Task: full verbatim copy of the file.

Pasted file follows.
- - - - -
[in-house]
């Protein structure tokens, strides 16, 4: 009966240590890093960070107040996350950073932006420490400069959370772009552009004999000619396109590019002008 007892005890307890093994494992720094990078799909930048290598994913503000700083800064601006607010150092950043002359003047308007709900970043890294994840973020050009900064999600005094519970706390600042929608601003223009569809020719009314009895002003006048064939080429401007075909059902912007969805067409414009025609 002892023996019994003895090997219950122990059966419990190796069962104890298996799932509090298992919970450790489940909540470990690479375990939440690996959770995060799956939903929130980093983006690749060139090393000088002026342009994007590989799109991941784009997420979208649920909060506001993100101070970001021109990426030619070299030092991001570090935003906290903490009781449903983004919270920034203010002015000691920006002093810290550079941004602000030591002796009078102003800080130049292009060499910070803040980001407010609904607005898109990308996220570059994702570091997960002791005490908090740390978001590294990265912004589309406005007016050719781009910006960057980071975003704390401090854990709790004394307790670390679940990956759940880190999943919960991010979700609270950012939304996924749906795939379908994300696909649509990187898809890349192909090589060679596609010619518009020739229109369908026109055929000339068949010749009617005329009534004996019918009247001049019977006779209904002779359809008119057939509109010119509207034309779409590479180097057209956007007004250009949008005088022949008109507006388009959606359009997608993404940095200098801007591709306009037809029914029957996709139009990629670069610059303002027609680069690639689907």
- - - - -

[in-house]
């Protein structure tokens, strides 16, 4: 009966240590890093960070107040996350950073932006420490400069959370772009552009004999000619396109590019002008 007892005890307890093994494992720094990078799909930048290598994913503000700083800064601006607010150092950043002359003047308007709900970043890294994840973020050009900064999600005094519970706390600042929608601003223009569809020719009314009895002003006048064939080429401007075909059902912007969805067409414009025609 002892023996019994003895090997219950122990059966419990190796069962104890298996799932509090298992919970450790489940909540470990690479375990939440690996959770995060799956939903929130980093983006690749060139090393000088002026342009994007590989799109991941784009997420979208649920909060506001993100101070970001021109990426030619070299030092991001570090935003906290903490009781449903983004919270920034203010002015000691920006002093810290550079941004602000030591002796009078102003800080130049292009060499910070803040980001407010609904607005898109990308996220570059994702570091997960002791005490908090740390978001590294990265912004589309406005007016050719781009910006960057980071975003704390401090854990709790004394307790670390679940990956759940880190999943919960991010979700609270950012939304996924749906795939379908994300696909649509990187898809890349192909090589060679596609010619518009020739229109369908026109055929000339068949010749009617005329009534004996019918009247001049019977006779209904002779359809008119057939509109010119509207034309779409590479180097057209956007007004250009949008005088022949008109507006388009959606359009997608993404940095200098801007591709306009037809029914029957996709139009990629670069610059303002027609680069690639689907």